Kate Whitehead

Hong Kong-based journalist

Keys to Beating Asian Slowdown:

Asia has hit brands hard, especially those in the luxury sector. With expectations that the economic woes will continue for another one or two years, the situation looks challenging. A new report offers not just a glimmer of hope, but some concrete suggestions for how to weather the storm.

LOGO-WWD

The key message from the lead researchers of the study, “Economic Outlook for Asia-Pacific,” is to act now and make the most of technology. During the last recession when mobile wasn’t as prevalent as it is now, consumers deserted stores as they stopped shopping. As a result, brands were shut out. But today the conversation can carry on and be fostered from the comfort of someone’s sofa.

“Technology is changing how people have been seeing the slowdown. People are second screening. Staying at home no longer insulates you from the world or brand conversations,” said Joanna von Felkerzam, regional director of audience research and measurement solutions at Starcom MediaVest Group, which partnered with global research company YouGov on the study.

Von Felkerzam and her team conducted a similar study during the 2009 economic slowdown and that earlier research gave a broad context to what makes this slowdown unique in Asia and what it means for marketers. This time around political tensions in Malaysia, Thailand, Hong Kong and China are making the road to recovery more complex.

This year’s study gauged perceptions and shifts in behavior through an online survey of more than 8,000 people in China, Hong Kong, Thailand, Malaysia, Singapore, Indonesia and Australia. The researchers warn that brands must not think that an economic slowdown should mean a reduction in efforts to reach out to their customers.

“People are more than happy to engage, but you need to deliver content that makes them feel you understand what moment they are in, where they are in their life and their needs,” said von Felkerzam.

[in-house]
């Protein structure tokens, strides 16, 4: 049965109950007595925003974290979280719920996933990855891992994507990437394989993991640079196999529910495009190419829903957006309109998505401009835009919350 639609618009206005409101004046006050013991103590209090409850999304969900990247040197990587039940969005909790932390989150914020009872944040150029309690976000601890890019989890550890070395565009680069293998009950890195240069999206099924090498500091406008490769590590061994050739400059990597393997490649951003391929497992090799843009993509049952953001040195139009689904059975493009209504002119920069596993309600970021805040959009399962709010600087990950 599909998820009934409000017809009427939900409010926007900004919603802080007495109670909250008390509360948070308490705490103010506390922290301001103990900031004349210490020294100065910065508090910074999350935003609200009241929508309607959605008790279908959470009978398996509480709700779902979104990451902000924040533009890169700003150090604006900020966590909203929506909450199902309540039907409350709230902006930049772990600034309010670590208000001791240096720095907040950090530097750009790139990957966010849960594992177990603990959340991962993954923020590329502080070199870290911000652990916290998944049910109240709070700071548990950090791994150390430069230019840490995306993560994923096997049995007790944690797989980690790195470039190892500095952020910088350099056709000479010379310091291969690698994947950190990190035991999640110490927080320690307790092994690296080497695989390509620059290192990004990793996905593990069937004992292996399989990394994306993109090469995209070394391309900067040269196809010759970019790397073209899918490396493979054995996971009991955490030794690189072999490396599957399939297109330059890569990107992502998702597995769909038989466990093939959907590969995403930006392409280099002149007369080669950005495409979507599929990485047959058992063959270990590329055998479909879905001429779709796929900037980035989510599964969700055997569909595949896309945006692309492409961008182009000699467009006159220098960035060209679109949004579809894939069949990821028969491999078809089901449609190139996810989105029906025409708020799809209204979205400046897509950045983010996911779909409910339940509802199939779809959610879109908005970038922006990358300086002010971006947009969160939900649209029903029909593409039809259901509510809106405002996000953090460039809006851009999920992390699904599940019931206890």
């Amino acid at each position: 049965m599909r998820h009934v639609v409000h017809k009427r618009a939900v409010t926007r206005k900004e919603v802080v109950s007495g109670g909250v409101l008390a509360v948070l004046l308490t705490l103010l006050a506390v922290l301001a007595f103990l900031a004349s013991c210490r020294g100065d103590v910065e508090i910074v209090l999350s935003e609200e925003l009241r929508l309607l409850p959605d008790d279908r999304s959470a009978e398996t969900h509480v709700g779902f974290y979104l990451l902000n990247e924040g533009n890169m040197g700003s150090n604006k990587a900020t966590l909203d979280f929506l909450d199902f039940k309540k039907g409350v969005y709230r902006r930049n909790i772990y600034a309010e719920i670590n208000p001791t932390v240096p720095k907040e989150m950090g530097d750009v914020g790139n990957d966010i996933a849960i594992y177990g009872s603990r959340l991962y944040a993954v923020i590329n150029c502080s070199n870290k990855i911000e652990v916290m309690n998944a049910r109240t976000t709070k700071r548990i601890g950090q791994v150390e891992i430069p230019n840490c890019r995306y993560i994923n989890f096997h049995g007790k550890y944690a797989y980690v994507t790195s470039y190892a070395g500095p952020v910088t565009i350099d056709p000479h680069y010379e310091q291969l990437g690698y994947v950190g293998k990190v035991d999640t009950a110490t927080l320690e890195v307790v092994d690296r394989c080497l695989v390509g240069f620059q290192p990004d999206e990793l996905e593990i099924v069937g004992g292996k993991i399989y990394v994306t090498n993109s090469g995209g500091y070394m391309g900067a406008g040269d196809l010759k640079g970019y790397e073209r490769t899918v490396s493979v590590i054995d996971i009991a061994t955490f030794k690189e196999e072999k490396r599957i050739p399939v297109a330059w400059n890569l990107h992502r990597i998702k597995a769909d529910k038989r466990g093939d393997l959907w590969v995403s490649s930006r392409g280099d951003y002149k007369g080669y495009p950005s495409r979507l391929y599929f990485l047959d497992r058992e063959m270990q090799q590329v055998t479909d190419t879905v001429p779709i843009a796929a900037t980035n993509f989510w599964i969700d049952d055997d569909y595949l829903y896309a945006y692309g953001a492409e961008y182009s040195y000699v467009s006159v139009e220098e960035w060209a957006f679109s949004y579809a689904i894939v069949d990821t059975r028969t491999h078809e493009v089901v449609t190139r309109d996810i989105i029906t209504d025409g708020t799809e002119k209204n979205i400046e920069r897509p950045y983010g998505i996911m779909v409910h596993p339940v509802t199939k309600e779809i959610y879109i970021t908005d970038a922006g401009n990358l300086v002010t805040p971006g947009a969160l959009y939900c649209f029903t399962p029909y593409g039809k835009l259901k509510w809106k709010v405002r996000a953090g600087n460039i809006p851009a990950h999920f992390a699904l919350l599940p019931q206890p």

Paying attention to Millennials is critical. Mobile in hand, they think they can do it all themselves and do it better than previous generations, but their confidence has been knocked by seeing rounds of job layoffs. In Singapore, the increasing closure of boutiques leading to “ghost malls” has shaken many shoppers. Add to this the awareness that home ownership is out of reach for many and you have a recipe for anxiety.

“Millennials are less stressed about the slowdown, but very concerned about their future and that is across the board,” said von Felkerzam.

This creates an opportunity for brands that can step in and help Millennials ask the right questions, think more long-term and show them how to upskill and prepare for the future, she said.

One in three Millennials has children and the way to their heart is through their kids. Von Felkerzam points to Hong Kong’s Landmark shopping mall that in March launched its “Inspiring Young Minds” program, engaging with children and thus reaching their parents. It’s a good example of a luxury mall creating an environment.

Brands also need to totally rethink how they approach advertising. In China, one in three people surveyed said they want brands to stop advertising and one in four said they want brands to use more social media and to share relevant information.

“People want brands to participate in culture, to engage in meaningful connections, but these have to be beyond the traditional advertising push,” said von Felkerzam.

Japanese beauty giant SK-II is an example of a brand that understands this, successfully connecting with its customers via its documentary-style ad about China’s “leftover women.” Called the “Marriage Market Takeover,” the four-minute video was released in April and quickly went viral, provoking a debate about single women in the country.

“SK-II really hit home with that ad. It was an emotional connection to something that is affecting 20 million young women in China — that’s a meaningful participation,” said von Felkerzam.